Male ex-inmates living crime-free: A phenomenological study.

J F (2010). Male ex-inmates living crime-free: A phenomenological study. PhD Thesis, School of Education, The University of Queensland.

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Author J F
Thesis Title Male ex-inmates living crime-free: A phenomenological study.
School, Centre or Institute School of Education
Institution The University of Queensland
Publication date 2010-07
Thesis type PhD Thesis
Supervisor Professor Robyn Gillies
Assoc Professor Annemaree Carroll
Total pages 293
Total colour pages none
Total black and white pages 293
Subjects 13 Education
Abstract/Summary Objective: The aim of this study was to explore factors supporting ex-inmates to live crime free. A novel part of the study was that it used Social Cognitive Theory (SCT) as a theoretical paradigm to provide a much needed comprehensive conceptual framework to systematically investigate what factors support ex-inmates to live crime-free. Specifically, the Triadic Interaction Model of SCT was used to distinguish and discriminate the factors in terms of how they may be supporting ex-inmates in the community. Bronfenbrenner’s Ecological Model was used to report on how factors were interdependent and interrelated in supporting ex-inmates to live crime-free. Method: All participants were living crime-free for a minimum of two years and spent at least one year incarcerated in full-custody. In total, 20 participants, all residents of Queensland, participated in face-to-face individual interviews. All interviews were conducted by the Researcher. Phenomenology was used to document various experiences of ex-inmates in order to develop a holistic appreciation of each individual’s life narrative. Information on each participant was collected through a Violence Risk Appraisal Guide in terms of Index Offence; time spent in prison; biographical information, exit check-list and various life experiences from childhood through to adulthood and to subsequent crime-free living. Importantly, participants rated each support factor (e.g., family, faith, employment and education) and then went on to give a qualitative description of how the factor was precisely supporting them to live crime-free. Results: This was the first study to not only uncover factors motivating and assisting ex-inmates to live crime-free but also to use Bronfenbrenner’s Ecological Model to qualitatively report on the role of support factors within the various systems of the Ecological Model. To this end, this study found self-efficacy, significant life events and faith to intrinsically motivate ex-inmates to live crime-free. Factors such as family, friends, employment/income, support groups and specific individuals were found to assist a crime free life. Results also indicated that the majority of participants spending a majority of their adult life incarcerated were involved in crime at an early age, used drugs and alcohol at an early age, experienced difficulties at school, had poor family relationships and ad hoc employment opportunities. Further, four cases studies are provided to provide a holistic insight into the lives of ex-inmates. Conclusion: A unique part of this study was that it was able to distinguish factors as either motivating and/or assisting ex-inmates to live crime-free. Moreover, a comprehensive model to explain the process of how ex-inmates come to live crime-free was developed. A pragmatic pre-release to post-release model has been proposed to support ex-inmates to live crime-free.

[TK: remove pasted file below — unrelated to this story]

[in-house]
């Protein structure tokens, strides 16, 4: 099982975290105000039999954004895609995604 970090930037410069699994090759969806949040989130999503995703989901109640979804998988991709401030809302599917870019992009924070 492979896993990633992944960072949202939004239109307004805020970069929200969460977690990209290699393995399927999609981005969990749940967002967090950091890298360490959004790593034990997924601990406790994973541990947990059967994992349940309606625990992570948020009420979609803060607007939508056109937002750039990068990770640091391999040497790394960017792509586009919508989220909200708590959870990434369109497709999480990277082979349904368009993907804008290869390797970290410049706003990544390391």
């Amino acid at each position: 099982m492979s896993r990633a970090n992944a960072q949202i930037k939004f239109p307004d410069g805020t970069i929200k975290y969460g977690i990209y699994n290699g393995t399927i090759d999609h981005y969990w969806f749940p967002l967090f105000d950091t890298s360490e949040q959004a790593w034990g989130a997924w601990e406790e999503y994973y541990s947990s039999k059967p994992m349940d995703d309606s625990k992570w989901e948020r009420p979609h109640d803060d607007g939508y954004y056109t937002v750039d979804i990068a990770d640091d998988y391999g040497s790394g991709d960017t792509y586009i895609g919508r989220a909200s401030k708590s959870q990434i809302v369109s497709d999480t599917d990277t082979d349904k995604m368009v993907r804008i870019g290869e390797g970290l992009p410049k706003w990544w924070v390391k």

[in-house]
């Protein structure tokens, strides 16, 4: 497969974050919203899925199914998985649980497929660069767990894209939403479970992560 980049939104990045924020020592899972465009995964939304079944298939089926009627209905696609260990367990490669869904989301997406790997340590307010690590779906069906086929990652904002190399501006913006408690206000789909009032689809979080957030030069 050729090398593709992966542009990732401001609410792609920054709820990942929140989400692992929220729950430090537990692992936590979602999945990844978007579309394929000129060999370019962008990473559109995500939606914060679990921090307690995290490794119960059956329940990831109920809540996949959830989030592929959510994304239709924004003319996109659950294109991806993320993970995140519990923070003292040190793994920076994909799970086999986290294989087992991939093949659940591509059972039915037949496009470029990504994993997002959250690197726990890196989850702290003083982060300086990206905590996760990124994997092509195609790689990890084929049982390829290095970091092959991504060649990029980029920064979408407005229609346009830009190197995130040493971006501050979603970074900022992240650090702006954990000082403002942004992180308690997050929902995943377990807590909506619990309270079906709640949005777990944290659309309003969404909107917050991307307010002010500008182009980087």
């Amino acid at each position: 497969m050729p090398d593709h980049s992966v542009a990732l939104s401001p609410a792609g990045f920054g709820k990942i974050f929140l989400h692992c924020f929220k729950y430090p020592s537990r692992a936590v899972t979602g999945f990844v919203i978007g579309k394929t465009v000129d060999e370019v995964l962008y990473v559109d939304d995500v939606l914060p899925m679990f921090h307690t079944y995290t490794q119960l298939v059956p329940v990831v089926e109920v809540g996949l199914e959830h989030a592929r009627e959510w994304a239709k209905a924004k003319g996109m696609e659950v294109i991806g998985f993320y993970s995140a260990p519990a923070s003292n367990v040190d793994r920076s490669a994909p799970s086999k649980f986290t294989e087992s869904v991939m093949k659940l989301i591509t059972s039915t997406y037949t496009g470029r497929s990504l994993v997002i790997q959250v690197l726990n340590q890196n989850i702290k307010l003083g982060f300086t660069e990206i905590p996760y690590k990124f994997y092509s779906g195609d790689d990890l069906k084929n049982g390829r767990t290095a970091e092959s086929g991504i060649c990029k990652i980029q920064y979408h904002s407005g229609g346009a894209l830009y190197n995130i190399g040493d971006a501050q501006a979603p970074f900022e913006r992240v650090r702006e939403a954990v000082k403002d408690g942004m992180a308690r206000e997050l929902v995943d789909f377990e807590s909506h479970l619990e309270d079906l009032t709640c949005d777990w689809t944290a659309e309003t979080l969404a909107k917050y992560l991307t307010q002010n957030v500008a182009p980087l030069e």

Keyword Ex-inmates, living crime-free, recidivism, desistance, post-prison, post-release support, post-prison support plan.
Additional Notes 1. Please ensure that Appendix 2 and Appendix 3 are readable and visible in the final bound copy. 2. Page 130 to be printed as landscape 3. Page 205 to be printed as landscape

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Created: Thu, 17 Mar 2011, 17:16:43 EST by Mr J F on behalf of Library - Information Access Service